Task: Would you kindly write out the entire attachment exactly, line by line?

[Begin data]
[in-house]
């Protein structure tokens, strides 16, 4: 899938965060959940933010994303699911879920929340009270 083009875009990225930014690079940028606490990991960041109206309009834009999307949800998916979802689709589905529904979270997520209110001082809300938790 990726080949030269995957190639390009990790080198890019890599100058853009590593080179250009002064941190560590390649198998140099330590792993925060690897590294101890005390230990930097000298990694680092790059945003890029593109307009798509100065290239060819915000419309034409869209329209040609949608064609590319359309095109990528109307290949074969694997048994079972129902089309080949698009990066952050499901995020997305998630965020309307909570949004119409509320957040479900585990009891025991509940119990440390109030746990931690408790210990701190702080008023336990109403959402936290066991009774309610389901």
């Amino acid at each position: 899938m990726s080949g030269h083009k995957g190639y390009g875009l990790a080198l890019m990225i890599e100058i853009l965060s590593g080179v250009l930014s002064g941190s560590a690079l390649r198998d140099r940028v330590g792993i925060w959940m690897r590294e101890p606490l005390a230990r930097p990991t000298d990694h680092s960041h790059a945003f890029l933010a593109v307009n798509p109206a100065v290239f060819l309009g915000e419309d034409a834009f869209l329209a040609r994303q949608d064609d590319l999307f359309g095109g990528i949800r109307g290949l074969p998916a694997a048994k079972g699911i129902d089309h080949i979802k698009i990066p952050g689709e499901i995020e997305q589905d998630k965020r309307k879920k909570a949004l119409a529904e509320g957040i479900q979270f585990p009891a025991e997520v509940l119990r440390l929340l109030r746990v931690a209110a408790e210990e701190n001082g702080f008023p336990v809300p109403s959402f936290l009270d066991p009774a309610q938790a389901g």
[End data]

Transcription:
[in-house]
């Protein structure tokens, strides 16, 4: 899938965060959940933010994303699911879920929340009270 083009875009990225930014690079940028606490990991960041109206309009834009999307949800998916979802689709589905529904979270997520209110001082809300938790 990726080949030269995957190639390009990790080198890019890599100058853009590593080179250009002064941190560590390649198998140099330590792993925060690897590294101890005390230990930097000298990694680092790059945003890029593109307009798509100065290239060819915000419309034409869209329209040609949608064609590319359309095109990528109307290949074969694997048994079972129902089309080949698009990066952050499901995020997305998630965020309307909570949004119409509320957040479900585990009891025991509940119990440390109030746990931690408790210990701190702080008023336990109403959402936290066991009774309610389901």
């Amino acid at each position: 899938m990726s080949g030269h083009k995957g190639y390009g875009l990790a080198l890019m990225i890599e100058i853009l965060s590593g080179v250009l930014s002064g941190s560590a690079l390649r198998d140099r940028v330590g792993i925060w959940m690897r590294e101890p606490l005390a230990r930097p990991t000298d990694h680092s960041h790059a945003f890029l933010a593109v307009n798509p109206a100065v290239f060819l309009g915000e419309d034409a834009f869209l329209a040609r994303q949608d064609d590319l999307f359309g095109g990528i949800r109307g290949l074969p998916a694997a048994k079972g699911i129902d089309h080949i979802k698009i990066p952050g689709e499901i995020e997305q589905d998630k965020r309307k879920k909570a949004l119409a529904e509320g957040i479900q979270f585990p009891a025991e997520v509940l119990r440390l929340l109030r746990v931690a209110a408790e210990e701190n001082g702080f008023p336990v809300p109403s959402f936290l009270d066991p009774a309610q938790a389901g």